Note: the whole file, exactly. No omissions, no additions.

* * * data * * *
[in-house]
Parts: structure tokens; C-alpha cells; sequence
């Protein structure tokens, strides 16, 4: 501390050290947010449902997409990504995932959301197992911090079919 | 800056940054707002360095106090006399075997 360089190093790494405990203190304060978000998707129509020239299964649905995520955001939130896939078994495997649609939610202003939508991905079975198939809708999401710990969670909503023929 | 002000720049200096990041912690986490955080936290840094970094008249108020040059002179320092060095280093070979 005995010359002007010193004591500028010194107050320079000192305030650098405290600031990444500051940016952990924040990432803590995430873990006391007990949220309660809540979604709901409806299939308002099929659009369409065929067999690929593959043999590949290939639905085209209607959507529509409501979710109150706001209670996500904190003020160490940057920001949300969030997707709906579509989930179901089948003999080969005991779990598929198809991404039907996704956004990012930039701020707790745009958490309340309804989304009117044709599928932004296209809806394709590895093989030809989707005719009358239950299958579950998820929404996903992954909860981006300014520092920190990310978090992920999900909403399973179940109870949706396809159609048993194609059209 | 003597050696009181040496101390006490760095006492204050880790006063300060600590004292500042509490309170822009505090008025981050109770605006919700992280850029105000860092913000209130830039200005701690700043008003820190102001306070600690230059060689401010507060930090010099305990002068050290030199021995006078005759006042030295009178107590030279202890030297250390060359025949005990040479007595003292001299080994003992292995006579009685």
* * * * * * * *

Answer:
[in-house]
Parts: structure tokens; C-alpha cells; sequence
């Protein structure tokens, strides 16, 4: 501390050290947010449902997409990504995932959301197992911090079919 | 800056940054707002360095106090006399075997 360089190093790494405990203190304060978000998707129509020239299964649905995520955001939130896939078994495997649609939610202003939508991905079975198939809708999401710990969670909503023929 | 002000720049200096990041912690986490955080936290840094970094008249108020040059002179320092060095280093070979 005995010359002007010193004591500028010194107050320079000192305030650098405290600031990444500051940016952990924040990432803590995430873990006391007990949220309660809540979604709901409806299939308002099929659009369409065929067999690929593959043999590949290939639905085209209607959507529509409501979710109150706001209670996500904190003020160490940057920001949300969030997707709906579509989930179901089948003999080969005991779990598929198809991404039907996704956004990012930039701020707790745009958490309340309804989304009117044709599928932004296209809806394709590895093989030809989707005719009358239950299958579950998820929404996903992954909860981006300014520092920190990310978090992920999900909403399973179940109870949706396809159609048993194609059209 | 003597050696009181040496101390006490760095006492204050880790006063300060600590004292500042509490309170822009505090008025981050109770605006919700992280850029105000860092913000209130830039200005701690700043008003820190102001306070600690230059060689401010507060930090010099305990002068050290030199021995006078005759006042030295009178107590030279202890030297250390060359025949005990040479007595003292001299080994003992292995006579009685």